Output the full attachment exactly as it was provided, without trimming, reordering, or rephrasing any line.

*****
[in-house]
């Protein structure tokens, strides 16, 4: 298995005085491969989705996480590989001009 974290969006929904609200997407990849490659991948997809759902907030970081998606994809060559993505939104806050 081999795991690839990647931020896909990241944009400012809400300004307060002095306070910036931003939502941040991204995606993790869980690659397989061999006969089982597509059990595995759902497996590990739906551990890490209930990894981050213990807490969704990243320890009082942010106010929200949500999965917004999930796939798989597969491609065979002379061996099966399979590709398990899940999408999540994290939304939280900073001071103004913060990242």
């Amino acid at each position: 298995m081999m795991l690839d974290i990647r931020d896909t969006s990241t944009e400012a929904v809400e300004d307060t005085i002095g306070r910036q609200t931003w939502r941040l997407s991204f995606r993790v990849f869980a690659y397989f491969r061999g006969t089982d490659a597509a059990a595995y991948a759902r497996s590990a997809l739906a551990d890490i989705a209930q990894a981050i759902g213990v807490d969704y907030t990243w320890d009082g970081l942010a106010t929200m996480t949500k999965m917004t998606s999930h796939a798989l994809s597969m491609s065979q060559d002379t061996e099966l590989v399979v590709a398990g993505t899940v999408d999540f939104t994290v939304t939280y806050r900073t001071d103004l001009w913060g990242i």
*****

[in-house]
């Protein structure tokens, strides 16, 4: 298995005085491969989705996480590989001009 974290969006929904609200997407990849490659991948997809759902907030970081998606994809060559993505939104806050 081999795991690839990647931020896909990241944009400012809400300004307060002095306070910036931003939502941040991204995606993790869980690659397989061999006969089982597509059990595995759902497996590990739906551990890490209930990894981050213990807490969704990243320890009082942010106010929200949500999965917004999930796939798989597969491609065979002379061996099966399979590709398990899940999408999540994290939304939280900073001071103004913060990242």
């Amino acid at each position: 298995m081999m795991l690839d974290i990647r931020d896909t969006s990241t944009e400012a929904v809400e300004d307060t005085i002095g306070r910036q609200t931003w939502r941040l997407s991204f995606r993790v990849f869980a690659y397989f491969r061999g006969t089982d490659a597509a059990a595995y991948a759902r497996s590990a997809l739906a551990d890490i989705a209930q990894a981050i759902g213990v807490d969704y907030t990243w320890d009082g970081l942010a106010t929200m996480t949500k999965m917004t998606s999930h796939a798989l994809s597969m491609s065979q060559d002379t061996e099966l590989v399979v590709a398990g993505t899940v999408d999540f939104t994290v939304t939280y806050r900073t001071d103004l001009w913060g990242i």